One parent claimed that, due to the number of teenagers involved, a riot van was at the scene.

Another parent, talking to us based on the promise of anonymity, said that a ‘gang’ of Milford Haven teenagers had arrived in Pembroke Dock after threats were made on the social media platform Snapchat.

A third parent of one of the boys involved, also talking anonymously, said: “There were threats made on a Snapchat group that 20 Milford boys would be waiting at Pembroke school to ‘stab them’.

“They threatened to stab three separate boys. One Milford boy was spotted outside the school on Friday and then 31 Pembroke Dock boys went to the train station to meet the rest of the gang who were supposedly coming to the Dock on a train.

“The police then took some of the children home for their own safety and some parents were told not to let their children into Pembroke Dock alone over the weekend.

“I have been contacted by parents in Milford Haven about the main boy involved. I have been told he is a ‘menace’ and terrorises kids in Milford but nothing has been done about it.”

The Herald has contacted Dyfed-Powys Police about these claims for further comment.

Police have also urged members of the public and students at Milford Haven School not to circulate the video of a fight between pupils at the school that day.

Sgt Andy Williams from Dyfed-Powys Police said: “We are investigating this incident, which appears to have involved a small group of students during a break time. Due to the location, a high number of students were in the area at the time, making it appear that far more students were involved.

“We are aware of a video that is circulating on social media which allegedly identifies those involved in the assault, and recognise the strength of feeling which exists in respect of this.

“Please refrain from sharing the video and from making any comments on the video which could amount to a criminal offence. This is in order to allow for a thorough investigation and to prevent the investigation being undermined.

“We also urge people not to take matters into their own hands or get involved in any unlawful activity which could hamper police enquiries. Where any criminal offences are committed, we will take appropriate action.

“There will be an increased police presence at the school this week to provide reassurance to students, teachers and parents.

“We are working with the school and Pembrokeshire County Council to conduct our investigation. Anyone with information is asked to report it by calling 101.”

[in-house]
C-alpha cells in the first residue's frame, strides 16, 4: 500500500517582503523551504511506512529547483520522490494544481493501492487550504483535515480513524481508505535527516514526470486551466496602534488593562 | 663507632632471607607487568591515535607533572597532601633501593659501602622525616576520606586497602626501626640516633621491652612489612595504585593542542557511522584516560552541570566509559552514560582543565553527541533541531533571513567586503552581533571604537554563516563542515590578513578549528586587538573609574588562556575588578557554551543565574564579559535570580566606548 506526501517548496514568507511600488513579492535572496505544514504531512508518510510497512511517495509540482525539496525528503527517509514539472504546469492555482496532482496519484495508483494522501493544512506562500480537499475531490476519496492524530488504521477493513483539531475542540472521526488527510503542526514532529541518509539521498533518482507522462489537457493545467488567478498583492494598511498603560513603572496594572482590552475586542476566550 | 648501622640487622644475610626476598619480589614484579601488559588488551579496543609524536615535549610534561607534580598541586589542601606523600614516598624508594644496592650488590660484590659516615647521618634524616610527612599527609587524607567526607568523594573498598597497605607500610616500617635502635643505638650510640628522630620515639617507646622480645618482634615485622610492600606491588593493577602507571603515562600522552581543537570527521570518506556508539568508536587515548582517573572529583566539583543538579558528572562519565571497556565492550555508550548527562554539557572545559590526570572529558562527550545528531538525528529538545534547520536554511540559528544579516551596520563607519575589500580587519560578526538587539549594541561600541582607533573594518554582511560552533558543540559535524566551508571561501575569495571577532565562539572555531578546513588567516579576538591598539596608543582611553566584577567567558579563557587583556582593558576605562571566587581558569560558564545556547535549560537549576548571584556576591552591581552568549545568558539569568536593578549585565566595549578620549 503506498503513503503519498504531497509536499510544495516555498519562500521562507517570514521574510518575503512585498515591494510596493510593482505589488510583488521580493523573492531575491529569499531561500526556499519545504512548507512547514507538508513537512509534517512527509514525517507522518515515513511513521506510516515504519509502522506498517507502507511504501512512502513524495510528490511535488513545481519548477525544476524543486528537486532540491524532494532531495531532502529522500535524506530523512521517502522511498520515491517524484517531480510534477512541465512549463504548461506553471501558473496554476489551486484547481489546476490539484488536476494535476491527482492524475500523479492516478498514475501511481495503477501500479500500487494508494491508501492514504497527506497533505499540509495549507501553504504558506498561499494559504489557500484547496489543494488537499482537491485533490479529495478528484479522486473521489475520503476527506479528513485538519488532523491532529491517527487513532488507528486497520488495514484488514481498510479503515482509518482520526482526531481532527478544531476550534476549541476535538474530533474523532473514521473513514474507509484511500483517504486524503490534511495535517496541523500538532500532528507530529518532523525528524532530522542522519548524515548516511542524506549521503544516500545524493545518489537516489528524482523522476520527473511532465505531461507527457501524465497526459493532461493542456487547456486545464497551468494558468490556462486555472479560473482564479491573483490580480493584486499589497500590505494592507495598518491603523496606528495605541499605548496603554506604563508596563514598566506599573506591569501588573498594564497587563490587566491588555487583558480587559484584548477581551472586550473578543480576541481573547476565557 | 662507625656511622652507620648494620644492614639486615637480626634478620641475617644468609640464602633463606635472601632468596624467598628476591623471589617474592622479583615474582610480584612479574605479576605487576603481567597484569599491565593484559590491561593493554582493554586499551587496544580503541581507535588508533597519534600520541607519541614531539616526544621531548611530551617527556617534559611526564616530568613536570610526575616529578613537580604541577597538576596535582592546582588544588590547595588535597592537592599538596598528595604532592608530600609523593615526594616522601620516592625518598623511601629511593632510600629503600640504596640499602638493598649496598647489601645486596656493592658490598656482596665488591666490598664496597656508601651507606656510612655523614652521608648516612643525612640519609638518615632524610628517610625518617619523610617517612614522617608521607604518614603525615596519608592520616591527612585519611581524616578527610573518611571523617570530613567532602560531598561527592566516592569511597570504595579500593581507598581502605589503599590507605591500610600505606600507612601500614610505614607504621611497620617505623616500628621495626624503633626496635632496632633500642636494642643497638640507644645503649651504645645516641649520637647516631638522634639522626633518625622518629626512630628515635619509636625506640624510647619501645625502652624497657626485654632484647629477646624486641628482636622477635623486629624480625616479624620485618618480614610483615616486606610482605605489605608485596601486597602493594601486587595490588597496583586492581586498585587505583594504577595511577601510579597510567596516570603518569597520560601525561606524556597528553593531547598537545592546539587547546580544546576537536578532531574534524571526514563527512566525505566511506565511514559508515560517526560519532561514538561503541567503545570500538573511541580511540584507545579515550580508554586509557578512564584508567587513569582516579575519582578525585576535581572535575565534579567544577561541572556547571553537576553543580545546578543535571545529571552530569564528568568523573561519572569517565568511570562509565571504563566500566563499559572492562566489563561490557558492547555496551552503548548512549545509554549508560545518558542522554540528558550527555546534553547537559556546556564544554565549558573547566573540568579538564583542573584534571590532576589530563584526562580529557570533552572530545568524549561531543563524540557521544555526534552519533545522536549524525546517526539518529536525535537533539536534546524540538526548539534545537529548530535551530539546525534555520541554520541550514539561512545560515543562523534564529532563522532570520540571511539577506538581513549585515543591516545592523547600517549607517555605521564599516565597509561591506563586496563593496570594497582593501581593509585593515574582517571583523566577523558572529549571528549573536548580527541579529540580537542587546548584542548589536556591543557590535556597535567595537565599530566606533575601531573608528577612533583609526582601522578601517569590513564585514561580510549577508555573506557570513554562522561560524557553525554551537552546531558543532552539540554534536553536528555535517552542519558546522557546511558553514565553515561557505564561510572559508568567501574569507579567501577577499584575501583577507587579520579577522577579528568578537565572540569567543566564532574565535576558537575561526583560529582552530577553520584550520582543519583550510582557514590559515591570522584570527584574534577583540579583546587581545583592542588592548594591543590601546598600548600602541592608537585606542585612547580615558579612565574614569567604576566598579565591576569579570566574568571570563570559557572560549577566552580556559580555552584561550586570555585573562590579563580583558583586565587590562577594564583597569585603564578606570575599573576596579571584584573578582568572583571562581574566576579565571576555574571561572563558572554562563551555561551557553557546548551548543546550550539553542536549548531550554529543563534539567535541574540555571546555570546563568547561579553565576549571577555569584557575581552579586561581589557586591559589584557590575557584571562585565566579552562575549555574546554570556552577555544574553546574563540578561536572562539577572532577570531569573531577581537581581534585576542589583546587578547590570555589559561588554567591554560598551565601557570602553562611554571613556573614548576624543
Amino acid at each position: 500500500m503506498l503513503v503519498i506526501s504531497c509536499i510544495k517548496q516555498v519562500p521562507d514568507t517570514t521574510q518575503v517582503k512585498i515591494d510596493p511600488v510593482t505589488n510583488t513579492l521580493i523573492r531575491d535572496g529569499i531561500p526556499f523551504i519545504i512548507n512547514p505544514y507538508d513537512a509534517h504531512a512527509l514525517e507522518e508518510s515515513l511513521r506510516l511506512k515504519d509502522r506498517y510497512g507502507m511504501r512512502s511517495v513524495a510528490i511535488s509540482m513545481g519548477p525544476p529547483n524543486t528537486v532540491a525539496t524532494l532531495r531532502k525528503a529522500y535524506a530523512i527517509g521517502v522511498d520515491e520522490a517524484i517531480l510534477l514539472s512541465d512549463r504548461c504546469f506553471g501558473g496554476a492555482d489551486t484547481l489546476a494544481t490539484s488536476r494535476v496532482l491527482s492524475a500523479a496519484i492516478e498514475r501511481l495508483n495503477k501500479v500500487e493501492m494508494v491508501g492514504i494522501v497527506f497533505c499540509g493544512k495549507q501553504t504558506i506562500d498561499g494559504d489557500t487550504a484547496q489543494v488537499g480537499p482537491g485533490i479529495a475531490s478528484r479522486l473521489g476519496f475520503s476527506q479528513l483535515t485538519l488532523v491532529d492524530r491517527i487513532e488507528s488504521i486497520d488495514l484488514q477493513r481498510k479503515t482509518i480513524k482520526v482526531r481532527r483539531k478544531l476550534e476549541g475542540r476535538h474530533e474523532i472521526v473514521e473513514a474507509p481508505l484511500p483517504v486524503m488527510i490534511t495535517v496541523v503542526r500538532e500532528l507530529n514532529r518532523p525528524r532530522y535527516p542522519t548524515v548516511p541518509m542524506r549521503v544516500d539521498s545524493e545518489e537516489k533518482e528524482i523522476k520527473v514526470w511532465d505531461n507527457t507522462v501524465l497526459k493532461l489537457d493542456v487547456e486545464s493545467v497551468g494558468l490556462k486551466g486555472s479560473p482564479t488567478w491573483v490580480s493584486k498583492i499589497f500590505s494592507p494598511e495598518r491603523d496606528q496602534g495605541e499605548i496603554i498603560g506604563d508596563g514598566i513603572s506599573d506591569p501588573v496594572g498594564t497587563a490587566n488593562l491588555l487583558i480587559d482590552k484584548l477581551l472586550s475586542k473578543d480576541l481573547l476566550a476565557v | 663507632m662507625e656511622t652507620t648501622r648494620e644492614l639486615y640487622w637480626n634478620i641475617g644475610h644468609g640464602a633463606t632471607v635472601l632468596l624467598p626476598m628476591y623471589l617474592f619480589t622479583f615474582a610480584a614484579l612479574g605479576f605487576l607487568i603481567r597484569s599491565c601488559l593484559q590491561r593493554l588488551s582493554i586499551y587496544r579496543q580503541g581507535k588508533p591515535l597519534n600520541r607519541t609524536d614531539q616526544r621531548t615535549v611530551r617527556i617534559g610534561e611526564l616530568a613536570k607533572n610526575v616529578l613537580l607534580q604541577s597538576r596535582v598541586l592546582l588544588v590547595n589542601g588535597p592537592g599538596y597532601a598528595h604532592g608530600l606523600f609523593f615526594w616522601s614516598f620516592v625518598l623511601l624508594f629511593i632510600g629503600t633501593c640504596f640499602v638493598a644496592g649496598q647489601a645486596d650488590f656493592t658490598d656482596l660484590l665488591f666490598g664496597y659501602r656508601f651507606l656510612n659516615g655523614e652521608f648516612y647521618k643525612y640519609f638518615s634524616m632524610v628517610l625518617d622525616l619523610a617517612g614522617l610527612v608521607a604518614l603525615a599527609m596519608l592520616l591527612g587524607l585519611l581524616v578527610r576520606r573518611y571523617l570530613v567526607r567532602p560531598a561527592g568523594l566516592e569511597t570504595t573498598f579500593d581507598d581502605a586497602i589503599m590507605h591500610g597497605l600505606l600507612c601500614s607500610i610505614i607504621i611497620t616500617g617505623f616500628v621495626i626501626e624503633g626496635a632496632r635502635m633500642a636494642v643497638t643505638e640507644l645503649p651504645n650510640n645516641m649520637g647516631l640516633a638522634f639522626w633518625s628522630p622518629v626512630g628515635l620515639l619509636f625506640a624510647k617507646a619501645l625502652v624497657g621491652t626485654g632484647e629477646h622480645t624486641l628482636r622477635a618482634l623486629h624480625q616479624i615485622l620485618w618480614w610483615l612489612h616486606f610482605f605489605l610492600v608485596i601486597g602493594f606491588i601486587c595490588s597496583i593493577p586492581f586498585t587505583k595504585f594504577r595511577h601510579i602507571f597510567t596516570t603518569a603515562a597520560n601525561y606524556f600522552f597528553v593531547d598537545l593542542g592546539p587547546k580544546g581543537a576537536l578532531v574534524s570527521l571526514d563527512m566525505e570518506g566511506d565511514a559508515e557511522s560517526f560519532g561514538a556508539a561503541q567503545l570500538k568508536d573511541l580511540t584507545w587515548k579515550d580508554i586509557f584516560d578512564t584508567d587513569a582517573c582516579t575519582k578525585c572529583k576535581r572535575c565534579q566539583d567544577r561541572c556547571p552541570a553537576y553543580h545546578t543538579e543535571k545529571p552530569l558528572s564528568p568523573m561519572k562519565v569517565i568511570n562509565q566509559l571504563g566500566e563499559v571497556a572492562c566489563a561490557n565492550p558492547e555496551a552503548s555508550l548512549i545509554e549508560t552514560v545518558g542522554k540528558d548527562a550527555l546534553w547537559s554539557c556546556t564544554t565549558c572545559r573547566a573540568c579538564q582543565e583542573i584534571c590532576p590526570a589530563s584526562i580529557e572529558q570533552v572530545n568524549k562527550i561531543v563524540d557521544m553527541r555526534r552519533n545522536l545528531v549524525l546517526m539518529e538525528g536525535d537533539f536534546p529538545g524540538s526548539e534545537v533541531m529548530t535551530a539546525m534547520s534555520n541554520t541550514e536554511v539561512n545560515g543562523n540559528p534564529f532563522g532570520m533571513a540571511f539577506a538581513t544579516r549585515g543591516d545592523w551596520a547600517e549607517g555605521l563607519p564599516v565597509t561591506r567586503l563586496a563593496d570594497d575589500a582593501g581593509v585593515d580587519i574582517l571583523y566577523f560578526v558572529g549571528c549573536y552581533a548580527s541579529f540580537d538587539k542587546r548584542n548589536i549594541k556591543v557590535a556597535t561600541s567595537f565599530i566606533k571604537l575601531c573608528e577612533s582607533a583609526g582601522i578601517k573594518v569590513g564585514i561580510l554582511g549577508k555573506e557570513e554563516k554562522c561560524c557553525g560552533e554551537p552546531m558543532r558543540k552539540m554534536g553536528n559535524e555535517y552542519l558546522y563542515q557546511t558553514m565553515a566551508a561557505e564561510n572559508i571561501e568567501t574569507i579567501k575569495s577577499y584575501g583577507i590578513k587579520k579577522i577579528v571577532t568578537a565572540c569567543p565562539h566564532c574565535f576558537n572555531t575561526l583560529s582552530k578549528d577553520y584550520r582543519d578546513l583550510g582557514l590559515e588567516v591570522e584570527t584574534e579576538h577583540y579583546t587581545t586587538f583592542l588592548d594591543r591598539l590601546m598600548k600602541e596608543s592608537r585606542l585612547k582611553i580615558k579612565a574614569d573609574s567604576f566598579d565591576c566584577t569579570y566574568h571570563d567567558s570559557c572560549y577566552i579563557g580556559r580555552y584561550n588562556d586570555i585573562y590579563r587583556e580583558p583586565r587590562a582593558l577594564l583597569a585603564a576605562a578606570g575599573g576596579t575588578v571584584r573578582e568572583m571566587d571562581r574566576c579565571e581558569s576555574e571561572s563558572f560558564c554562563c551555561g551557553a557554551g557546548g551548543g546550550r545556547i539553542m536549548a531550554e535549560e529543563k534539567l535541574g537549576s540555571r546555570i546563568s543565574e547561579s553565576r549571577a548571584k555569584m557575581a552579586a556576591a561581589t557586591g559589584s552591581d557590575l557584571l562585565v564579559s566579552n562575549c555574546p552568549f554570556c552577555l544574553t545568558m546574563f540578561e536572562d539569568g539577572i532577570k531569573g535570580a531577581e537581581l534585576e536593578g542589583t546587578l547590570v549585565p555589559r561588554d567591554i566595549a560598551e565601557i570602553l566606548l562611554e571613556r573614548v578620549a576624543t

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Milford Haven: Fund started for injured cat



A MILFORD HAVEN woman has taken to social media in a bid to help save her cat’s life.

Tamsin Mathias, aged 23 of St Annes Road, realised on Sunday morning (Jan 13) that her eight month old cat, Luna, was missing. Tamsin said she knew something was wrong after Luna didn’t come in for her breakfast that morning as usual, and her sister, Peppa, was meowing and walking around as if she was looking for her. Later on that day, Luna was found two doors up from her house, covered in her own excrement and struggling to use her back legs.

Tamsin said: “We found her in the front of our neighbour’s garden meowing really loud. I picked her up like a baby and carried her into the house, and as soon as we walked in through the front door she stopped meowing and was just really floppy.

“We wrapped her in a towel, and my other half got some warm water and a tea towel so I could clean her up. I started cleaning her and I noticed that there was a gap in the middle of her tail, and the more I looked at her the more I knew she needed urgent medical attention.”

Tamsin got in touch with All Pets Vet Care and made an emergency appointment for Luna. Half an hour later, Luna was receiving emergency medical treatment from two members of staff.

Tamsin said: “As soon as Billa examined Luna she could see that she had a tail pull injury – I’d never heard of it before, but it’s not great. Billa said straight away that Luna’s tail will most likely have to be removed, because the bones at the base of her tail had been shattered and her tail was limp.